Twenty-three inter partes reviews (IPRs) and no post grant reviews were filed this week; plaintiffs filed an average-ish 79 new district court patent filings, though many were associated with older campaigns. The Daedalus Prime subsidiary asserting Intel patents has filed suits against Samsung and TSMC; Volkswagen filed a number of IPRs against Fortress-backed Neo Wireless. There were, again, no discretionary denials at the Patent Trial and Appeal Board (PTAB), though certainly merits-based denials continue apace; many challenges against Magnetar entity Scramoge have been instituted; and Red Hat filed a declaratory judgment action for non-infringement against litigation-funded Valtrus [Centerbridge Capital, run by Key Patent Innovations] on patents not yet asserted in district court, just as Google began challenging a different set of patents asserted against just them. TikTok also filed IPRs against asserted patents owned by the funded Advanced Coding Technologies—which appears to be related to Leigh Rothschild’s Patent Asset Management, per corporate records; and Raymond Anthony Joao, in keeping with tradition, has sued yet another oddly sympathetic plaintiff via one of his subsidiaries, Alvao Digital LLC—FC Dallas Soccer LLC—on two patents, and separately against local Dallas primary care physicians (Nextcare Primary Care Texas PLLC) in Greatgigz Solutions LLC.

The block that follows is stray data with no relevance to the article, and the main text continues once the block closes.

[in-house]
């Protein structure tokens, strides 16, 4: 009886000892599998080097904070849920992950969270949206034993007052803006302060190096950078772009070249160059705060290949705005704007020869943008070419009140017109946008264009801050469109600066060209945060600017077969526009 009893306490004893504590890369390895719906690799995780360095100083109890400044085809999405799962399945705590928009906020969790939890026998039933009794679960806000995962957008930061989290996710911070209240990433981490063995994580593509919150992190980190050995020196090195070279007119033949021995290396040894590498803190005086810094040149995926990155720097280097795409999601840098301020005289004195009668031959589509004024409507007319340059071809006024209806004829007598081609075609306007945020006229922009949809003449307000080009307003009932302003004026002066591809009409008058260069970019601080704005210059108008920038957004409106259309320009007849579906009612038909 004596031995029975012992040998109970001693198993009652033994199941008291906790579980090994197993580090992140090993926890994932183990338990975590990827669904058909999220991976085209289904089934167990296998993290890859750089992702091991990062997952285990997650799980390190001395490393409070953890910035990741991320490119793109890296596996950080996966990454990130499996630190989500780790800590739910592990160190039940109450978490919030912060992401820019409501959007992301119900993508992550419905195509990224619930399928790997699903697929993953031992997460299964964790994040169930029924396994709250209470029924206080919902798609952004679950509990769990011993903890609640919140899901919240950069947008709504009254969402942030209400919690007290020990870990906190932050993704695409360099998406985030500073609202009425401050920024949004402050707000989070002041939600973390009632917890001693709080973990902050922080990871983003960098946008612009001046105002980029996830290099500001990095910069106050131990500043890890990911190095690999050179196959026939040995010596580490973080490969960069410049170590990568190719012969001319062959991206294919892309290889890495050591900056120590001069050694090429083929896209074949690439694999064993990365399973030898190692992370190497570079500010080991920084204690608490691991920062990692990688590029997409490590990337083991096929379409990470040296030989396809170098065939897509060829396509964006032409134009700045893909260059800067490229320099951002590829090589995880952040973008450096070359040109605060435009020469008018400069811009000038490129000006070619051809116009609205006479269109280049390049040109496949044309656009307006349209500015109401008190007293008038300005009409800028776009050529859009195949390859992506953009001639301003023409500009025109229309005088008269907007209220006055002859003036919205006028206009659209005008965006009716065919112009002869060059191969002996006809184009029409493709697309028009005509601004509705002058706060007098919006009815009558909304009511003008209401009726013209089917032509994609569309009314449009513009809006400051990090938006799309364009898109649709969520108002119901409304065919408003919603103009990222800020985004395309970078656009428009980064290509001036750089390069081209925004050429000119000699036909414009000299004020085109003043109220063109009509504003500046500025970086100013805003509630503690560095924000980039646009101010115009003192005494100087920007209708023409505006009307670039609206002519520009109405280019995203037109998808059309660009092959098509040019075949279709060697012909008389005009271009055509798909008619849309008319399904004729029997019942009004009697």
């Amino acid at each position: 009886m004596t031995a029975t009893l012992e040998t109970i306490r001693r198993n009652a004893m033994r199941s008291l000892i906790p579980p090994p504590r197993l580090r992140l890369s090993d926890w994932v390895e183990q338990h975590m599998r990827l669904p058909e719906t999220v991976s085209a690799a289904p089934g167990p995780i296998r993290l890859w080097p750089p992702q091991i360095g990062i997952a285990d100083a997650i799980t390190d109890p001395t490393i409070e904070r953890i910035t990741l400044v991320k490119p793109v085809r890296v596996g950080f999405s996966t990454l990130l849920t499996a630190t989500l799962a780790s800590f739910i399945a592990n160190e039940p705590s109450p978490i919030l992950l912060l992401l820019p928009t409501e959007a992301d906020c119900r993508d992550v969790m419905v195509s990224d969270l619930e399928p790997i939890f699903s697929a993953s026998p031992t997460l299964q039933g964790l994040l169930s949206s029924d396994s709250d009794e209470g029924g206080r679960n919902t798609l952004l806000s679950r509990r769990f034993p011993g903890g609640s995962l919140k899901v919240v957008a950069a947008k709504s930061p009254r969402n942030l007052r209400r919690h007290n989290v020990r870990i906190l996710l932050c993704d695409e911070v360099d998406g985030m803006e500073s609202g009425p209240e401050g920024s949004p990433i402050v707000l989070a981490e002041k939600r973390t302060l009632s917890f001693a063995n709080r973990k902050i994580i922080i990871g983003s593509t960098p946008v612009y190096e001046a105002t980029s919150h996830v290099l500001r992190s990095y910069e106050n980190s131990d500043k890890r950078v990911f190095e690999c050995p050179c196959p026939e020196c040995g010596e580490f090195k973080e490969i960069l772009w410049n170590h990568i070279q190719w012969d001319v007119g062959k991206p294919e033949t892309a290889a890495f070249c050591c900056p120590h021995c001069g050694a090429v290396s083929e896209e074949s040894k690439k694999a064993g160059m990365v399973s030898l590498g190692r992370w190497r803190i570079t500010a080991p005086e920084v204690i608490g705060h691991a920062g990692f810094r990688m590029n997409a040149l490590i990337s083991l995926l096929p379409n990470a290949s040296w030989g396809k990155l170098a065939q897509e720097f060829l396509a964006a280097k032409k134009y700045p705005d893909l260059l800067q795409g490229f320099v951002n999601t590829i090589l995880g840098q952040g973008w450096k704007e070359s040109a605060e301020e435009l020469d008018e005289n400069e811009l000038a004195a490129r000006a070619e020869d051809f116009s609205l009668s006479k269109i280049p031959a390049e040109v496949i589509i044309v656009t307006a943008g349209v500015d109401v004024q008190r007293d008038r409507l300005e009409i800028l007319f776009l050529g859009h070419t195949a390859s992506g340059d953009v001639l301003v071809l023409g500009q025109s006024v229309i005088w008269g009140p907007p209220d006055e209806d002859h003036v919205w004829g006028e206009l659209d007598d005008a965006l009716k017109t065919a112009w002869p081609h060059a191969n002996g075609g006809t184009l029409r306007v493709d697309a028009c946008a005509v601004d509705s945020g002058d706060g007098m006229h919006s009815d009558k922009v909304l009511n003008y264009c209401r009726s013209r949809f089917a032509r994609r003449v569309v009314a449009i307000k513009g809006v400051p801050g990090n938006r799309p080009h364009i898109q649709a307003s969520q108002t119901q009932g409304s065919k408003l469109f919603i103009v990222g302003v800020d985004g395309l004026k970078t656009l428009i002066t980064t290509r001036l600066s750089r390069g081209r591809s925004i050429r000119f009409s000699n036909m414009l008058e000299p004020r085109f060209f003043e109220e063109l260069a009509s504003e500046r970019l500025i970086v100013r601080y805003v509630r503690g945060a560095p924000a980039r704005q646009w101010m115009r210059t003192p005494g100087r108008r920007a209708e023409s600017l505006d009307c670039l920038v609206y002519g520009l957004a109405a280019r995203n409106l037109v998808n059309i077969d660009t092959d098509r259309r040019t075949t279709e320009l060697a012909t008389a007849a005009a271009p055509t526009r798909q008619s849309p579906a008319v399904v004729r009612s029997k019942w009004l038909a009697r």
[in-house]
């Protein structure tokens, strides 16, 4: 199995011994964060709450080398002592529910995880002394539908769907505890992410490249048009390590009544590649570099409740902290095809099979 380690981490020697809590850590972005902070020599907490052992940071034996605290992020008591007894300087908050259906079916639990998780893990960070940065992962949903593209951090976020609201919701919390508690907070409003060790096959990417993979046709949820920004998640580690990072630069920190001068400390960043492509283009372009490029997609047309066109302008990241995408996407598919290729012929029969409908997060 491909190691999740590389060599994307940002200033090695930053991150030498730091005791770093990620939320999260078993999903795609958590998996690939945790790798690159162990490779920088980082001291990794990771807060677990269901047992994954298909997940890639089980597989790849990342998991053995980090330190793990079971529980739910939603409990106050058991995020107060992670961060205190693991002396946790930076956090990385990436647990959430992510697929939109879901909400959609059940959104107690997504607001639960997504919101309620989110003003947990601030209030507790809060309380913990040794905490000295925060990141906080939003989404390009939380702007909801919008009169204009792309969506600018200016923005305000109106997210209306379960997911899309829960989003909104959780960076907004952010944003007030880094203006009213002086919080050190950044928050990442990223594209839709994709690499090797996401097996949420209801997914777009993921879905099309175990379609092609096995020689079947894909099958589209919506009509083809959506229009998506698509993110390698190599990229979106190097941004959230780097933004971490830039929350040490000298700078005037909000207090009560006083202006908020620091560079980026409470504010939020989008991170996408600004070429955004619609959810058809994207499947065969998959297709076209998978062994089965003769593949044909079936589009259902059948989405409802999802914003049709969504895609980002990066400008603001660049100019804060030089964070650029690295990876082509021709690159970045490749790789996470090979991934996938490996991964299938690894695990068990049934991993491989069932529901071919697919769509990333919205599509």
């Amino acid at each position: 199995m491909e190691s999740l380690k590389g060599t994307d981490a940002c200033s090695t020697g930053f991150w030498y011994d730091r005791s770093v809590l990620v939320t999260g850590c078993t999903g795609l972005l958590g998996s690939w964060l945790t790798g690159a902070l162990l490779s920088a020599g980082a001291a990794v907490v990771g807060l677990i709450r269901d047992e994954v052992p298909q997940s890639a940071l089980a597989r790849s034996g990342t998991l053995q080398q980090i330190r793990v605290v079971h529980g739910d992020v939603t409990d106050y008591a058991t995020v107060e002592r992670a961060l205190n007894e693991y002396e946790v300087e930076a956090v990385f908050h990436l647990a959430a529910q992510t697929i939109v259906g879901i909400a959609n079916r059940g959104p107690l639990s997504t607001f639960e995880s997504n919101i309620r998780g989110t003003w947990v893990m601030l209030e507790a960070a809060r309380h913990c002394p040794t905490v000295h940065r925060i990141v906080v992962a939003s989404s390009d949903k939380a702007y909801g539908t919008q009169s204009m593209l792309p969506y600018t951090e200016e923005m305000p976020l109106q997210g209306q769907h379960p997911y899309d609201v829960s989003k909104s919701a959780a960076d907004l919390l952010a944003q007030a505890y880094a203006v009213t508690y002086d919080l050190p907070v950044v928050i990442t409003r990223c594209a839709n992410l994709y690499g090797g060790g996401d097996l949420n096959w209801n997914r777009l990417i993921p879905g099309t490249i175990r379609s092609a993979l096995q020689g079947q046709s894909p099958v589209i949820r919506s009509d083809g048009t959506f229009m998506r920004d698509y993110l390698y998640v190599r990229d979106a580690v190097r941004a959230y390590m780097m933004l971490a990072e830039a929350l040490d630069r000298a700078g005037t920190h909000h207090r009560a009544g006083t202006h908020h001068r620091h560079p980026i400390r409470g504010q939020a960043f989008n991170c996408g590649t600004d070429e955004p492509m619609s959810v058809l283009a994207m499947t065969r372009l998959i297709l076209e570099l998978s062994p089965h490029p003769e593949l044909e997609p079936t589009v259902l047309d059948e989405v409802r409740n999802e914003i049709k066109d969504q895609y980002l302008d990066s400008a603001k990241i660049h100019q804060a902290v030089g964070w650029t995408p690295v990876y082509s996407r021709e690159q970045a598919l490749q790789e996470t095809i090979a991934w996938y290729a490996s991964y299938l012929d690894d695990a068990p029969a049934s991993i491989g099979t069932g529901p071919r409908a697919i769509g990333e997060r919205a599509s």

Other Western District Waters Tested, Tentatively: NPE ALD Social LLC [IPValuation Partners], one of two IPValuation Partners entities monetizing a handful of patents acquired from Comtech Telecommunications, has filed six cases in the Western District (WD), skipping Waco and heading to Judge Fred Biery’s court in San Antonio for all six. Biery has had just a handful of cases in the past decade—few past five years, until recently; but the San Antonio court and docket he helps oversee is massive. This now puts him in the top five for Western District judges for patent cases (with Bassfield IP and some other ancillary orders in a handful of other cases), with Judge Albright (obviously) leading the charge and Judge Yeakel of Austin a distant second; Judges Gillman and Pittman being the others. Most other WD Judges have either never or so seldom had a patent case as to render us all unable to make even educated guesses as to how they will handle them. The ALD stands for Aggregate Location Dynometer and the accused products are all various emergency notification services offered by defendants AT&T, Alert Media, Alphabet, Apple, Deutsche Telekom (T-Mobile), and Verkada.